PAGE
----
Archive for the ‘Cutting board’ Tag

Custom Work   1 comment

I get all sorts of odd requests when I’m out rubbing elbows with people at craft fairs.

Ah, memories.

Some of those requests I bring to life, as you can see from the unique projects below. Some are personalized, some are just personal.

Boards can be engraved with names as gifts for yourself, for weddings & anniversaries, for real estate closings ….

If you would like to order a special item for a special someone, email me and we’ll develop the idea. Some projects can be accomplished relatively quickly (like the board with “Hall” on it; that can be delivered in a very few days as I keep the blank boards on hand). Some boards require me to buy specific species of lumber, glue it up, smooth it, carve it, finish it … and when I’m busy that can take weeks. Months, even. But whatever the time frame may be, I’ll give you an estimate in advance and will always keep you informed of where I am in the process.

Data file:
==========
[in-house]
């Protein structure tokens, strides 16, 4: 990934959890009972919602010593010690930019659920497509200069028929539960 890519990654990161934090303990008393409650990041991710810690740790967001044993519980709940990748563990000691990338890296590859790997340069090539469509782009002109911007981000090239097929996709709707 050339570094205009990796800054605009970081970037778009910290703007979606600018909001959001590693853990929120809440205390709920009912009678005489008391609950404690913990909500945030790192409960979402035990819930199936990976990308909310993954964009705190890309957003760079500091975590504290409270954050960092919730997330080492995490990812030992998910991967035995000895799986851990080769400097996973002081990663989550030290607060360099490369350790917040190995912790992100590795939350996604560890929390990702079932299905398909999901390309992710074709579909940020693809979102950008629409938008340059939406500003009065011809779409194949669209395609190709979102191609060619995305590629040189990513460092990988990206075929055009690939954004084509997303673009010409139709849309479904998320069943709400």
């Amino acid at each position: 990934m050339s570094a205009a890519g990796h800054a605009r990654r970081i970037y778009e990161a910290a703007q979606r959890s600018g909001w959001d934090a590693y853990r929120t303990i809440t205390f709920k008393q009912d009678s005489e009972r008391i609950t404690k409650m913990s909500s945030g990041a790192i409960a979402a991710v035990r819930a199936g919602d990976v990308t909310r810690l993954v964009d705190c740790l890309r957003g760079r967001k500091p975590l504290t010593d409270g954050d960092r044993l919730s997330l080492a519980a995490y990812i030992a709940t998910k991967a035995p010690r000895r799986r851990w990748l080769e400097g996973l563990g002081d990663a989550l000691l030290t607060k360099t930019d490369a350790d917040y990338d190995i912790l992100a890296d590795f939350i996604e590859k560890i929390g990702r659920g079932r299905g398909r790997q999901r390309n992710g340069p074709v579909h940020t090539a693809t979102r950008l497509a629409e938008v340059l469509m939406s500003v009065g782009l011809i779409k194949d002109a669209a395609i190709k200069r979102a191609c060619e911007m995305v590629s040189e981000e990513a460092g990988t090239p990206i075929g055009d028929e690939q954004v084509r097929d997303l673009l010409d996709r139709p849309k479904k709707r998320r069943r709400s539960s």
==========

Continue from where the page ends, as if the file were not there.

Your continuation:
So, what have you got in mind?

The Rest Of The Batch   1 comment

By the time I was to this part of my flurry of finishing, my hands were tired of vibrating.

Even with the best of hand sanders – which I have invested in – hours of sanding results in me, uh, feeling it. And as much as I don’t like that, I absolutely love getting to a glass-smooth finish on my cutting boards.

It’s one of the most satisfying things I do in the shop, truly.

The end grain boards are smoothed first with a drum sander that sands across the entire board in one pass, giving me a flat surface. Each of these boards was smoothed, top & bottom, with the drum sander. Then hand sanding began on both the edges and top & bottom surfaces of each board. 5 grits of paper are used: 80, 120, 180, 220 and 320. After the wood is smooth, then it gets oiled & waxed with Mrs M’s Board Care Kit.

There’s nothing like a hand-rubbed finish.